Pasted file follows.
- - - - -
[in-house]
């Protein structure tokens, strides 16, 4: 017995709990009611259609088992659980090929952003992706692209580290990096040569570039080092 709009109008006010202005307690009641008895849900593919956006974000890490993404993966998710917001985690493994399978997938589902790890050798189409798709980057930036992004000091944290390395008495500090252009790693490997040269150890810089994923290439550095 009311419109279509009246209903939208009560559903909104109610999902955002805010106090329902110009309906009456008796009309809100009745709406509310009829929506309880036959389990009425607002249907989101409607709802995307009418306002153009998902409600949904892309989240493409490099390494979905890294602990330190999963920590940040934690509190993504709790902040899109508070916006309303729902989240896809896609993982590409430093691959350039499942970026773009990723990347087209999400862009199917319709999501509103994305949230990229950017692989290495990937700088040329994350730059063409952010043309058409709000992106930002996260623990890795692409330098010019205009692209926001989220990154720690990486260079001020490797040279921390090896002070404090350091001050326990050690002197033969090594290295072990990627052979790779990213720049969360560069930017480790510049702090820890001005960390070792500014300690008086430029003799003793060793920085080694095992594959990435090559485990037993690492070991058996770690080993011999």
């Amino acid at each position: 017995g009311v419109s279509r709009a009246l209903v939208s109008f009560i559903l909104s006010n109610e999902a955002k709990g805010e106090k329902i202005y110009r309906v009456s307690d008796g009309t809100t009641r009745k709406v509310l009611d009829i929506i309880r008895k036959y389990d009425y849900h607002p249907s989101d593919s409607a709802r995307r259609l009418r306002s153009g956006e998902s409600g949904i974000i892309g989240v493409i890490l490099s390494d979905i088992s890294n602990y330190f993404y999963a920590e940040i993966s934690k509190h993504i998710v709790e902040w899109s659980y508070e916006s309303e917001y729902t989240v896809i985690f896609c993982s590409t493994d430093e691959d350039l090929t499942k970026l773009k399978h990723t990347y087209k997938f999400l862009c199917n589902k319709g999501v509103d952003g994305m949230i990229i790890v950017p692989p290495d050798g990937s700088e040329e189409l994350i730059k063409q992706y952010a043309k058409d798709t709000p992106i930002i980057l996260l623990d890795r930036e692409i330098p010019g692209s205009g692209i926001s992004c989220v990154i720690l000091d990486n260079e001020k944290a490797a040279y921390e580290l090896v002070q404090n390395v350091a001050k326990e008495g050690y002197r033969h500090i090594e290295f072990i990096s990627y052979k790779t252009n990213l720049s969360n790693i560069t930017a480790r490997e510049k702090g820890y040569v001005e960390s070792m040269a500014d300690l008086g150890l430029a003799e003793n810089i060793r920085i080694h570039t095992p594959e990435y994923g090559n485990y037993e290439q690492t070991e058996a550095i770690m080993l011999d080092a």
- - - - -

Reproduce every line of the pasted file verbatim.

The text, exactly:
[in-house]
């Protein structure tokens, strides 16, 4: 017995709990009611259609088992659980090929952003992706692209580290990096040569570039080092 709009109008006010202005307690009641008895849900593919956006974000890490993404993966998710917001985690493994399978997938589902790890050798189409798709980057930036992004000091944290390395008495500090252009790693490997040269150890810089994923290439550095 009311419109279509009246209903939208009560559903909104109610999902955002805010106090329902110009309906009456008796009309809100009745709406509310009829929506309880036959389990009425607002249907989101409607709802995307009418306002153009998902409600949904892309989240493409490099390494979905890294602990330190999963920590940040934690509190993504709790902040899109508070916006309303729902989240896809896609993982590409430093691959350039499942970026773009990723990347087209999400862009199917319709999501509103994305949230990229950017692989290495990937700088040329994350730059063409952010043309058409709000992106930002996260623990890795692409330098010019205009692209926001989220990154720690990486260079001020490797040279921390090896002070404090350091001050326990050690002197033969090594290295072990990627052979790779990213720049969360560069930017480790510049702090820890001005960390070792500014300690008086430029003799003793060793920085080694095992594959990435090559485990037993690492070991058996770690080993011999």
């Amino acid at each position: 017995g009311v419109s279509r709009a009246l209903v939208s109008f009560i559903l909104s006010n109610e999902a955002k709990g805010e106090k329902i202005y110009r309906v009456s307690d008796g009309t809100t009641r009745k709406v509310l009611d009829i929506i309880r008895k036959y389990d009425y849900h607002p249907s989101d593919s409607a709802r995307r259609l009418r306002s153009g956006e998902s409600g949904i974000i892309g989240v493409i890490l490099s390494d979905i088992s890294n602990y330190f993404y999963a920590e940040i993966s934690k509190h993504i998710v709790e902040w899109s659980y508070e916006s309303e917001y729902t989240v896809i985690f896609c993982s590409t493994d430093e691959d350039l090929t499942k970026l773009k399978h990723t990347y087209k997938f999400l862009c199917n589902k319709g999501v509103d952003g994305m949230i990229i790890v950017p692989p290495d050798g990937s700088e040329e189409l994350i730059k063409q992706y952010a043309k058409d798709t709000p992106i930002i980057l996260l623990d890795r930036e692409i330098p010019g692209s205009g692209i926001s992004c989220v990154i720690l000091d990486n260079e001020k944290a490797a040279y921390e580290l090896v002070q404090n390395v350091a001050k326990e008495g050690y002197r033969h500090i090594e290295f072990i990096s990627y052979k790779t252009n990213l720049s969360n790693i560069t930017a480790r490997e510049k702090g820890y040569v001005e960390s070792m040269a500014d300690l008086g150890l430029a003799e003793n810089i060793r920085i080694h570039t095992p594959e990435y994923g090559n485990y037993e290439q690492t070991e058996a550095i770690m080993l011999d080092a």